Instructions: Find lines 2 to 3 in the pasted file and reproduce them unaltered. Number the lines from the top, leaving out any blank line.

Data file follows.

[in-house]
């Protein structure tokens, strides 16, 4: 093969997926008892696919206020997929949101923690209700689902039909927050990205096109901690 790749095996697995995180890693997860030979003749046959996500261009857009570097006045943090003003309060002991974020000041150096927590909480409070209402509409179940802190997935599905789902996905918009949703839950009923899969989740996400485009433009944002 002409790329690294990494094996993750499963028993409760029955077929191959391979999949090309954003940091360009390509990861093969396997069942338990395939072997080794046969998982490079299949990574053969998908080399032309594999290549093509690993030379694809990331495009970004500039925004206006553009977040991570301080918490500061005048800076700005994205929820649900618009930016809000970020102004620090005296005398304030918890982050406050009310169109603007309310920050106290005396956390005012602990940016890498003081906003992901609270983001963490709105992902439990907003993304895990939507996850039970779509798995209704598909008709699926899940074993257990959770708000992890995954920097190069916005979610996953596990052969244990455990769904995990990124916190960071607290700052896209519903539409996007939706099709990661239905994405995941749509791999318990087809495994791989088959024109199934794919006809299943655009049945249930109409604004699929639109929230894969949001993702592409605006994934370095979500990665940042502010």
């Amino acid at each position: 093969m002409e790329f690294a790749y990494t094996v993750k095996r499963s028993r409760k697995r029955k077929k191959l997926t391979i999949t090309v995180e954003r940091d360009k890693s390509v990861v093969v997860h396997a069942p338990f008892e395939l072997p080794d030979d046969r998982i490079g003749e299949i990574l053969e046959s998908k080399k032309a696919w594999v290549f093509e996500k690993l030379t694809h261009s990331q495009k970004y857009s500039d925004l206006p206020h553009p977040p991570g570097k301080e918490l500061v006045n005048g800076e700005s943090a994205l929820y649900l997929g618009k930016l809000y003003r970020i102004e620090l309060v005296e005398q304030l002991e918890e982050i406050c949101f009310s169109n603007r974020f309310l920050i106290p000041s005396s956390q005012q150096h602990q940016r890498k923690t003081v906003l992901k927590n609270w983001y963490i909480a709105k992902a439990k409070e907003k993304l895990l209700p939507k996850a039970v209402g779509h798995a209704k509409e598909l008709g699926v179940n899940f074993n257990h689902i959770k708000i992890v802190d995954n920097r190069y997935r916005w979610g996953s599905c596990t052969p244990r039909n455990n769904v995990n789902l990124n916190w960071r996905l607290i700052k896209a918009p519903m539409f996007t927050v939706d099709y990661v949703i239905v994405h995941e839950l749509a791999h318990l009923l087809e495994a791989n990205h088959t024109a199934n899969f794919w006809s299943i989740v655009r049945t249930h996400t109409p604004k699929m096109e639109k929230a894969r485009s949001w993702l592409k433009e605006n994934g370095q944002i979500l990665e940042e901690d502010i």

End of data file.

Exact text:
């Protein structure tokens, strides 16, 4: 093969997926008892696919206020997929949101923690209700689902039909927050990205096109901690 790749095996697995995180890693997860030979003749046959996500261009857009570097006045943090003003309060002991974020000041150096927590909480409070209402509409179940802190997935599905789902996905918009949703839950009923899969989740996400485009433009944002 002409790329690294990494094996993750499963028993409760029955077929191959391979999949090309954003940091360009390509990861093969396997069942338990395939072997080794046969998982490079299949990574053969998908080399032309594999290549093509690993030379694809990331495009970004500039925004206006553009977040991570301080918490500061005048800076700005994205929820649900618009930016809000970020102004620090005296005398304030918890982050406050009310169109603007309310920050106290005396956390005012602990940016890498003081906003992901609270983001963490709105992902439990907003993304895990939507996850039970779509798995209704598909008709699926899940074993257990959770708000992890995954920097190069916005979610996953596990052969244990455990769904995990990124916190960071607290700052896209519903539409996007939706099709990661239905994405995941749509791999318990087809495994791989088959024109199934794919006809299943655009049945249930109409604004699929639109929230894969949001993702592409605006994934370095979500990665940042502010």
């Amino acid at each position: 093969m002409e790329f690294a790749y990494t094996v993750k095996r499963s028993r409760k697995r029955k077929k191959l997926t391979i999949t090309v995180e954003r940091d360009k890693s390509v990861v093969v997860h396997a069942p338990f008892e395939l072997p080794d030979d046969r998982i490079g003749e299949i990574l053969e046959s998908k080399k032309a696919w594999v290549f093509e996500k690993l030379t694809h261009s990331q495009k970004y857009s500039d925004l206006p206020h553009p977040p991570g570097k301080e918490l500061v006045n005048g800076e700005s943090a994205l929820y649900l997929g618009k930016l809000y003003r970020i102004e620090l309060v005296e005398q304030l002991e918890e982050i406050c949101f009310s169109n603007r974020f309310l920050i106290p000041s005396s956390q005012q150096h602990q940016r890498k923690t003081v906003l992901k927590n609270w983001y963490i909480a709105k992902a439990k409070e907003k993304l895990l209700p939507k996850a039970v209402g779509h798995a209704k509409e598909l008709g699926v179940n899940f074993n257990h689902i959770k708000i992890v802190d995954n920097r190069y997935r916005w979610g996953s599905c596990t052969p244990r039909n455990n769904v995990n789902l990124n916190w960071r996905l607290i700052k896209a918009p519903m539409f996007t927050v939706d099709y990661v949703i239905v994405h995941e839950l749509a791999h318990l009923l087809e495994a791989n990205h088959t024109a199934n899969f794919w006809s299943i989740v655009r049945t249930h996400t109409p604004k699929m096109e639109k929230a894969r485009s949001w993702l592409k433009e605006n994934g370095q944002i979500l990665e940042e901690d502010i």